Two years ago, Democrat Jessica Miranda won her state representative seat by just 56 votes — barely enough to fit in a row or two at Madeira High School’s football stadium in her 28th district.
A few counties north, Republican J. Todd Smith won his 43rd District seat by 137 votes.
Miranda is running for reelection. Smith is not. But both political parties are working to hold onto their respective seats — and flip a few others in the process — as Ohioans cast votes this election for the state legislature.
All 99 seats in the Ohio House of Representatives are up for election, each for two-year terms in office. Half of the Ohio Senate seats (16 this year) are up for election, each for four-year terms.
Republicans will seek to carry their supermajorities within both chambers to a new decade. Democrats are trying to cut into those legislative advantages as the state prepares for a redistricting effort over the coming years.
Here are some keys to the Ohio Statehouse races in the 2020 General Election:
Ohio House of Representatives
Republicans currently hold 61 of the 99 seats in the Ohio House.
Democrats would have to flip 12 of those seats, along with holding onto all 38 blue districts, to gain control of the chamber. That’s unlikely to happen, but Democrats are at least hoping to get a little closer.
Representatives can serve up to four two-year terms. As such, the vast majority of races feature an incumbent of either party running for reelection.
Just 19 of the 99 districts feature two new challengers — by virtue of an incumbent being term-limited, or for whatever reason not running for another term.
Both parties are keeping a close eye on the suburbs.
The Ohio Democrats named seven districts in the state as “targets,” with all being located in suburban areas. Six are currently represented by Republicans, while Democrats are targeting one blue district near Cleveland that is open seat in this election.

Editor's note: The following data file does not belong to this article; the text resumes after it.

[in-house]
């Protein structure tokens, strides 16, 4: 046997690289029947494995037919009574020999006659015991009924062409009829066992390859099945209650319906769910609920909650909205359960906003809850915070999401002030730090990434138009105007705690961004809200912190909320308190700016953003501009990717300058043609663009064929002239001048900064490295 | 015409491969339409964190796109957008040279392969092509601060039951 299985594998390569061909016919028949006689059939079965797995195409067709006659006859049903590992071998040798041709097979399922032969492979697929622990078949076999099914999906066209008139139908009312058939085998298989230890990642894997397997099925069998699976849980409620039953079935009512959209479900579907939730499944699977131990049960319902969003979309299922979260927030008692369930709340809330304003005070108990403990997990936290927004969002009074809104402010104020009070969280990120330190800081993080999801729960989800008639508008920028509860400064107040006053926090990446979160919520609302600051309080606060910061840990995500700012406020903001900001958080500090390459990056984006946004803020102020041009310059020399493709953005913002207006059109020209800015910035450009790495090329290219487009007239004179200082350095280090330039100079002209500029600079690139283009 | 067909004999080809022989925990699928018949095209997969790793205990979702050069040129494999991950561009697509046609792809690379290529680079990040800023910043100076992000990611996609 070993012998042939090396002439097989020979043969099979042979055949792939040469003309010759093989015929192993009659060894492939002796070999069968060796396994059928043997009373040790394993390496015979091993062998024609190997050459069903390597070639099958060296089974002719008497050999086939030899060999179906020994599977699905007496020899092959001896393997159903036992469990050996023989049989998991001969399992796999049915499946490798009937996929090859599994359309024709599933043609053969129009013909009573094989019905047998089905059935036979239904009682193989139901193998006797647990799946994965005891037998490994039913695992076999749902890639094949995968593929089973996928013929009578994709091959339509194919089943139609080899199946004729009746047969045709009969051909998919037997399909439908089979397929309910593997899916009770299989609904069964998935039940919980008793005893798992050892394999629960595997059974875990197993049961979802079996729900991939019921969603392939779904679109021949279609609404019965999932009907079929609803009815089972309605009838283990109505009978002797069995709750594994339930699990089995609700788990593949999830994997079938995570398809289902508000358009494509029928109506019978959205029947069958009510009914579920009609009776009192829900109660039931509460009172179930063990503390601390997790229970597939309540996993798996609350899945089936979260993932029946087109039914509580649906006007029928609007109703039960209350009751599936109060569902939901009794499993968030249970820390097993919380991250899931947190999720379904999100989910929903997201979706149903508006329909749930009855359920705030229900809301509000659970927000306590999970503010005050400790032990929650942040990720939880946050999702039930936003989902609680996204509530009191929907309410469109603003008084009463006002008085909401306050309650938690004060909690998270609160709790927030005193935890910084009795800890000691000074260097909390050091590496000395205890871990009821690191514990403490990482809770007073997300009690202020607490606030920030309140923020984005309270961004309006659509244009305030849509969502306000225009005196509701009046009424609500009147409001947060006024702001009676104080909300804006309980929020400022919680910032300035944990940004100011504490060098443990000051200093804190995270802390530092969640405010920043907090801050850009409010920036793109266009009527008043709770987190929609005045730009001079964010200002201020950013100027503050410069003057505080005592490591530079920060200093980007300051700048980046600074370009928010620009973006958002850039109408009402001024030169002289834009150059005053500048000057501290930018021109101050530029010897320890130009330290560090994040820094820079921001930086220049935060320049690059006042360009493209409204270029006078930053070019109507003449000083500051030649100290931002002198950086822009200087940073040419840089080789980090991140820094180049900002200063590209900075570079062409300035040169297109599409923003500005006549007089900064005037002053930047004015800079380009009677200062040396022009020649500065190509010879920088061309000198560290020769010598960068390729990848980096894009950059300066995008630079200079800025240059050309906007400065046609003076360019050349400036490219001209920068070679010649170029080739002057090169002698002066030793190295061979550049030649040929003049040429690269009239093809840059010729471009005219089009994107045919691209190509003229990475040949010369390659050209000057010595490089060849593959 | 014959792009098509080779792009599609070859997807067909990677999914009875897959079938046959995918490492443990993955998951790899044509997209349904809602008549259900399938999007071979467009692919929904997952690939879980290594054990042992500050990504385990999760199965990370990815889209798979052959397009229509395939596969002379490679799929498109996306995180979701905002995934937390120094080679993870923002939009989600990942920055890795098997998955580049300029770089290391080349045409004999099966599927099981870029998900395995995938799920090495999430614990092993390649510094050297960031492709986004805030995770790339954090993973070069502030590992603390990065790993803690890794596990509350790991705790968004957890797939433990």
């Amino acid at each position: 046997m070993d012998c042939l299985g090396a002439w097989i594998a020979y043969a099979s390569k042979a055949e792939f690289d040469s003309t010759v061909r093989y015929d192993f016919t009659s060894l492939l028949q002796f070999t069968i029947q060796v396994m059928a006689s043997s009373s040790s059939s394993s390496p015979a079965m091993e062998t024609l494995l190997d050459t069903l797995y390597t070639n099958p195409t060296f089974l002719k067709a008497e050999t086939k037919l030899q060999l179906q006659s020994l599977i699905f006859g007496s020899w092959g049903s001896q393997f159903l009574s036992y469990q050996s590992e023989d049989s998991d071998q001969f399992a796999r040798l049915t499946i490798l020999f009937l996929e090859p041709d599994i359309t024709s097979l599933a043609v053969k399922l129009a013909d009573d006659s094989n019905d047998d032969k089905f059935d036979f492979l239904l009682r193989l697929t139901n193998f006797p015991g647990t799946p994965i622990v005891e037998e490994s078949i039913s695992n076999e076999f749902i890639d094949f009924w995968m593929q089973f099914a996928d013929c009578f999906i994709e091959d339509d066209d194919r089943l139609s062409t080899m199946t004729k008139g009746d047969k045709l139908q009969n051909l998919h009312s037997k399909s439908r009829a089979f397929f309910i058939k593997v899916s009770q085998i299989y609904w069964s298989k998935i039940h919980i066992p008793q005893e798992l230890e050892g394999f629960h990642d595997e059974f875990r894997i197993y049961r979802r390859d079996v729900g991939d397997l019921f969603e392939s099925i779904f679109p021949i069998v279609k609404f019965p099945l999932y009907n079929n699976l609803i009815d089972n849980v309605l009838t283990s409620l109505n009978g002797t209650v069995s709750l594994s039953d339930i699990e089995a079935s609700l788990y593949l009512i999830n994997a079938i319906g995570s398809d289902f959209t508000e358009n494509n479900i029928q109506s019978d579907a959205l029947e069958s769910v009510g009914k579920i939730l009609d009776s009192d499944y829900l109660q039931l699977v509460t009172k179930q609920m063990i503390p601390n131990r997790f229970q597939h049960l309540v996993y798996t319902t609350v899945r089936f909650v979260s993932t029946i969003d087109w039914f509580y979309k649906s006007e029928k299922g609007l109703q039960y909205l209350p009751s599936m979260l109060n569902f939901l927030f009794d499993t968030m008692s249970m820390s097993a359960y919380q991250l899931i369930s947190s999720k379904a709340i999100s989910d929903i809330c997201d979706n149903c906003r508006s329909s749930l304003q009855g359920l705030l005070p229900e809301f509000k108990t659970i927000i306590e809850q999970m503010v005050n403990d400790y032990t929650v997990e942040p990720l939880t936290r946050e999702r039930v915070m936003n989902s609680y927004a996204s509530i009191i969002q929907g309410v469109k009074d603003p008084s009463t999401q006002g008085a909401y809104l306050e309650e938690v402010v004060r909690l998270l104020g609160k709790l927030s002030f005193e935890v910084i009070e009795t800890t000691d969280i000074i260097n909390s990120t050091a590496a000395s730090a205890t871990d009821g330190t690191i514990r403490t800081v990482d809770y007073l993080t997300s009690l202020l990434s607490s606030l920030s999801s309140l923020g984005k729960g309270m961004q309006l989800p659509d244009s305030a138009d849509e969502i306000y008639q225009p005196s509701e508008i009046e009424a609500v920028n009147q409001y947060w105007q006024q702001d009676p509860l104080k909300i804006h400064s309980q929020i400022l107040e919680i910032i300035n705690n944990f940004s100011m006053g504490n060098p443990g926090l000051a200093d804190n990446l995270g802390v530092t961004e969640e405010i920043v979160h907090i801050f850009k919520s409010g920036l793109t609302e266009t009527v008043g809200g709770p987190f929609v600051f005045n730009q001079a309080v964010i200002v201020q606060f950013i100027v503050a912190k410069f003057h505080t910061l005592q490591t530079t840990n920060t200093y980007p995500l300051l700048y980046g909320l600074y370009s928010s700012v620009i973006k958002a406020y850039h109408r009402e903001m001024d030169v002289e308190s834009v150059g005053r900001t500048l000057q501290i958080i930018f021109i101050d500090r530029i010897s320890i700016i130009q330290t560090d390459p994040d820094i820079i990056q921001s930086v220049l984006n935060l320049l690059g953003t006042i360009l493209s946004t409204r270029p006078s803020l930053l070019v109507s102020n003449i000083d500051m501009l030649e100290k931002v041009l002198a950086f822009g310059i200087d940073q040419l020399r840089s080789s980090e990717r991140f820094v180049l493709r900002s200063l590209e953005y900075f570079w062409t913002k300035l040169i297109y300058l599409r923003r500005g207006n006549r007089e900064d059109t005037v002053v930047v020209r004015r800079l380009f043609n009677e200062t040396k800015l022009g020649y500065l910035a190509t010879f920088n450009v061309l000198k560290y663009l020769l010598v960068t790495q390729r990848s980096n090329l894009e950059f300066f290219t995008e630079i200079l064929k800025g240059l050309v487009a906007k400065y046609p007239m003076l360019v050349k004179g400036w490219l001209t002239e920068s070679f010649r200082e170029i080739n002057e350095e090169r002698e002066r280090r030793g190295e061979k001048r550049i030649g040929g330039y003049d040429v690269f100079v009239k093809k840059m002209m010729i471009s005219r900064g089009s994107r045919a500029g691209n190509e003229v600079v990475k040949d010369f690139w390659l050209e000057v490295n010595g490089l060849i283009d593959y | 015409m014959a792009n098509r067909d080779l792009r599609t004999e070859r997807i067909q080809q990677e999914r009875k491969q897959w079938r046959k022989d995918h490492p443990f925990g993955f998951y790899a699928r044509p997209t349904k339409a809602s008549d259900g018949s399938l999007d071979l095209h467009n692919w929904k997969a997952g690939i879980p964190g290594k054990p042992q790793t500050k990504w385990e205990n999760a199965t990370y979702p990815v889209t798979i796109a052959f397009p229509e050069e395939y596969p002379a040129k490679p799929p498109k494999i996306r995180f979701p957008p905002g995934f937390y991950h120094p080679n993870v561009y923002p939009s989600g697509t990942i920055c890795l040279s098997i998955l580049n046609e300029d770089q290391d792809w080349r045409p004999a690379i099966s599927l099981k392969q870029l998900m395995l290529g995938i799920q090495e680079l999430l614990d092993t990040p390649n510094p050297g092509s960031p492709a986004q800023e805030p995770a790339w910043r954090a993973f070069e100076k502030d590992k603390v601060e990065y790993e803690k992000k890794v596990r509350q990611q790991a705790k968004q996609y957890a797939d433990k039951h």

Republicans, meanwhile, are doing what they can to maintain control of these districts amid a gradual political shift leftward among suburban voters. The Capital Journal recently reported that the Ohio Republican Party bought Facebook ads highlighting endorsements from Gov. Mike DeWine of candidates in numerous suburban districts — several of which are Democratic targets.
Republicans currently hold 24 of the 33 seats in the Ohio Senate.
This is an even greater margin, percentage-wise, than in the lower chamber. Democrats may consider it a victory to net even one seat headed into the next term.
As with the Ohio House, such a pick-up is most likely to come in a suburban race.
Democrats are targeting two Republican-held suburban districts in particular to flip blue: the 16th District seat in western Franklin County and the 24th District seat representing outer suburbs of Cleveland.
The 16th District seat is held by state Sen. Stephanie Kunze, R-Hilliard, who faces a challenge from Democratic candidate Crystal Lett. Both have raised hundreds of thousands of dollars to contest the seat, which Kunze won in 2016 by a comfortable margin.
The 24th District seat, held by Senate Finance Committee Chair Matt Dolan, R-Chagrin Falls, is being challenged by Democratic candidate Tom Jackson. He too won by a comfortable 30,000-vote margin in 2016.